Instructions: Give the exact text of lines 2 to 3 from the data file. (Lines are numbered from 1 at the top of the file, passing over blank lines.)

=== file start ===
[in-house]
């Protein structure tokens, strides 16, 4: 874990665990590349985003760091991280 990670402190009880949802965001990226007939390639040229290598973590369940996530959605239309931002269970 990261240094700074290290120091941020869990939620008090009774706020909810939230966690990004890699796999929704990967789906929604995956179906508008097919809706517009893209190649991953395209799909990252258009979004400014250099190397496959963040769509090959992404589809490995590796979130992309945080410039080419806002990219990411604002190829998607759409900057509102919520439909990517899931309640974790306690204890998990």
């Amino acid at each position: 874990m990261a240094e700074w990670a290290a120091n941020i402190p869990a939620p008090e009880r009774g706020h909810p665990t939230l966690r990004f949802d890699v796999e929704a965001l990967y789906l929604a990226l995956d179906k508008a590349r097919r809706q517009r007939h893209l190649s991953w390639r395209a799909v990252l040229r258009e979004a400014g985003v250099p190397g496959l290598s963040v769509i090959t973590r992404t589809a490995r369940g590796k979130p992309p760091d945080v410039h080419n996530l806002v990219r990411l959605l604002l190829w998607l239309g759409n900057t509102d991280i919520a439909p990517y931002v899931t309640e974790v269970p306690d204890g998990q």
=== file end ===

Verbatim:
């Protein structure tokens, strides 16, 4: 874990665990590349985003760091991280 990670402190009880949802965001990226007939390639040229290598973590369940996530959605239309931002269970 990261240094700074290290120091941020869990939620008090009774706020909810939230966690990004890699796999929704990967789906929604995956179906508008097919809706517009893209190649991953395209799909990252258009979004400014250099190397496959963040769509090959992404589809490995590796979130992309945080410039080419806002990219990411604002190829998607759409900057509102919520439909990517899931309640974790306690204890998990």
């Amino acid at each position: 874990m990261a240094e700074w990670a290290a120091n941020i402190p869990a939620p008090e009880r009774g706020h909810p665990t939230l966690r990004f949802d890699v796999e929704a965001l990967y789906l929604a990226l995956d179906k508008a590349r097919r809706q517009r007939h893209l190649s991953w390639r395209a799909v990252l040229r258009e979004a400014g985003v250099p190397g496959l290598s963040v769509i090959t973590r992404t589809a490995r369940g590796k979130p992309p760091d945080v410039h080419n996530l806002v990219r990411l959605l604002l190829w998607l239309g759409n900057t509102d991280i919520a439909p990517y931002v899931t309640e974790v269970p306690d204890g998990q």